Inova offers both non-surgical and surgical treatments for ankle arthritis. Treatment is based on the results of the clinical history and examination, radiographs, and on the patient’s level of activity. 

Non-Surgical Ankle Treatments

Non-surgical treatments for ankle arthritis may include:

  • Orthotics. Changing the alignment of your foot and/or ankle can improve the symptoms.
  • Bracing. Braces can range from sports braces with laces and velcro to custom sturdy leather braces (Arizona brace)
  • Physical Therapy. Therapy is most effective when the arthritis is associated with instability. Therapy can improve the stability of the ankle by strengthening the muscles. Therapy can also help keep the ankle moving, which is important to maintain healthy joints
  • Medications. Nonsteroidal anti-inflammatory drugs (NSAIDS), such as ibuprofen, naproxen, or meloxicam, may be prescribed to reduce pain and inflammation.
  • Steroid Injections. Injecting a steroid into the ankle joint can significantly reduce inflammation in reduce pain.
  • Activity Modification. Athletic individuals may alter the intensity and frequency of the sports that they play.

If non-surgical management fails to relieve pain adequately, surgery is something to discuss with your foot & ankle orthopedic surgeon. If symptoms are mild your surgeon may suggest using arthroscopic techniques to help you. Arthroscopy generally involves using a small camera to evaluate the ankle and small instruments to remove damaged cartilage and damaged tissue. Arthroscopic procedures use small incisions and are minimally invasive.

Surgical Ankle Treatments

When the arthritis is more advanced and pain continues, there are two common surgical treatments: ankle athrodesis (fusion) and total ankle arthroplasty (ankle replacement).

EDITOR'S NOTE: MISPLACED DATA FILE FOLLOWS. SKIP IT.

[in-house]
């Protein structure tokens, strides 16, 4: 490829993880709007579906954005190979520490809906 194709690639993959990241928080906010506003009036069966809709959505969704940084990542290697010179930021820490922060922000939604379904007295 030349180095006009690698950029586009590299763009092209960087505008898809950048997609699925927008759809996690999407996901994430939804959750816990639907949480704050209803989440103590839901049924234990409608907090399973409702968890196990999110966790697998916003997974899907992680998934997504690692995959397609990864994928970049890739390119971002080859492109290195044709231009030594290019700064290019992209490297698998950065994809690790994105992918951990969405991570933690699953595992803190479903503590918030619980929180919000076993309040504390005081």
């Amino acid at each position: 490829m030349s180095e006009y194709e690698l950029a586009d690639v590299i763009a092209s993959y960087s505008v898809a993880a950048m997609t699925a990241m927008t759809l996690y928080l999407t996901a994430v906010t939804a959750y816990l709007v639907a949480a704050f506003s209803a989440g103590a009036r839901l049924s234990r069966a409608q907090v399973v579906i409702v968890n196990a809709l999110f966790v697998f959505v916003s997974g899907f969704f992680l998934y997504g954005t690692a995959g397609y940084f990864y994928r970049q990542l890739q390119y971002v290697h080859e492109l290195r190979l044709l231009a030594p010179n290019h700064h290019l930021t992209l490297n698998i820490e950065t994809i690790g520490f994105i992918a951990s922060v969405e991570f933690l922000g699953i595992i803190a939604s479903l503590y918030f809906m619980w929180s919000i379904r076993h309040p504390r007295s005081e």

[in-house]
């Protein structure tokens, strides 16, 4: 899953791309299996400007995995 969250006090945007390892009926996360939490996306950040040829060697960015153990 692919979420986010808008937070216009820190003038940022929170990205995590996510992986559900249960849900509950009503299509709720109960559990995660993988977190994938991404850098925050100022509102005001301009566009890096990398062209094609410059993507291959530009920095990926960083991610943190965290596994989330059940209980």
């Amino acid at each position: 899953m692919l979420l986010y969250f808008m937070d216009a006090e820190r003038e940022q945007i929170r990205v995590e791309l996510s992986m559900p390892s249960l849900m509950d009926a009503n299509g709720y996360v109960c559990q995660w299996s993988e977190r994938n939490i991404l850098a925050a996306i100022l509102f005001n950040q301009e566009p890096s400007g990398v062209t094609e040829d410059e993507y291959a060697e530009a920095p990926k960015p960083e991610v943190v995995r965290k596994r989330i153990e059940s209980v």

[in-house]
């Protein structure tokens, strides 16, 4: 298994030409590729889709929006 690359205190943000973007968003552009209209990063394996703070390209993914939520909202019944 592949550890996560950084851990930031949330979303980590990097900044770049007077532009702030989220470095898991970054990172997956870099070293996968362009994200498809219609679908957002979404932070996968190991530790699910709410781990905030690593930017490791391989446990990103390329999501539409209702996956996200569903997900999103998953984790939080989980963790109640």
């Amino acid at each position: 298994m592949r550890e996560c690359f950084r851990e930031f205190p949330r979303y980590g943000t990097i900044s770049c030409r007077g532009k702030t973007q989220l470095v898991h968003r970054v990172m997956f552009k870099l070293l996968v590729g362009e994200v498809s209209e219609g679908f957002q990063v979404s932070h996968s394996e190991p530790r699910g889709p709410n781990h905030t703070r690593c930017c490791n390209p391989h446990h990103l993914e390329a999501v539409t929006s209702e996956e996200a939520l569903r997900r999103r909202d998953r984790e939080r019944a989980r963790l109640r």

xray imageAnkle Arthrodesis (Fusion)

This surgical procedure involves growing the end of the tibia to the talus. In other words, the two bones that normally move in the ankle are transformed into one solid bone that no longer moves. This may be done arthroscopically or through a larger incision. Typically, screws alone or plates and screws are used to stabilize the fusion. Though the ankle does not move, the pain is dramatically reduced. You are likely at an increased risk of developing arthritis in other joints in your foot after this procedure. Your surgeon should discuss an ankle fusion with you, even if you are still a candidate for a total ankle replacement. Patients are nonweightbearing for at least 6 weeks after an ankle fusion in a splint or cast.

xray image showing total ankle arthroscopyTotal Ankle Arthroplasty (Ankle Replacement)

With this procedure, the motion is preserved at the ankle. This reduces the stress on the joints of the foot and may decrease the chances of developing arthritis. New implant designs have much better success rates than older designs. The ability of the new ankle joint to move up and down is considered an advantage over an ankle fusion. But like all joint replacements, an ankle replacement can wear out over time.

An ankle replacement is commonly performed under general anesthetic with a nerve block. The ankle is approached from the front or side. Bone is then cut and removed, allowing for placement of the metal and plastic components that re-create the ankle joint. The wound is then closed using stitches and a splint is applied. The patient is typically non-weightbearing for 2-3 weeks to allow for the incision to heal. Once the incision is healed, the patient can commonly bear weight in a boot and physical therapy is started. Recovery from an ankle replacement may take 6 to 12 months.

Ankle Replacement Frequently Asked Questions

Who Should Not Have an Ankle Replacement?

Not everyone is a good candidate for an ankle replacement. Ankles that are severely deformed or have had an infection in the past may do better with an ankle fusion. Patients with serious medical problems or blood flow problems are not good candidates for an ankle replacement either.

Who Performs an Ankle Replacement?

Total ankle replacement surgery is a complicated procedure and should only be performed by an orthopedic surgeon or podiatrist who specializes in ankles and has performed many ankle replacements and fusions. There are risks with ankle replacement surgery including infection, healing problems and loosening or wearing out the metal and plastic. If these complications develop, additional surgery is usually needed. 

Meet our ankle doctors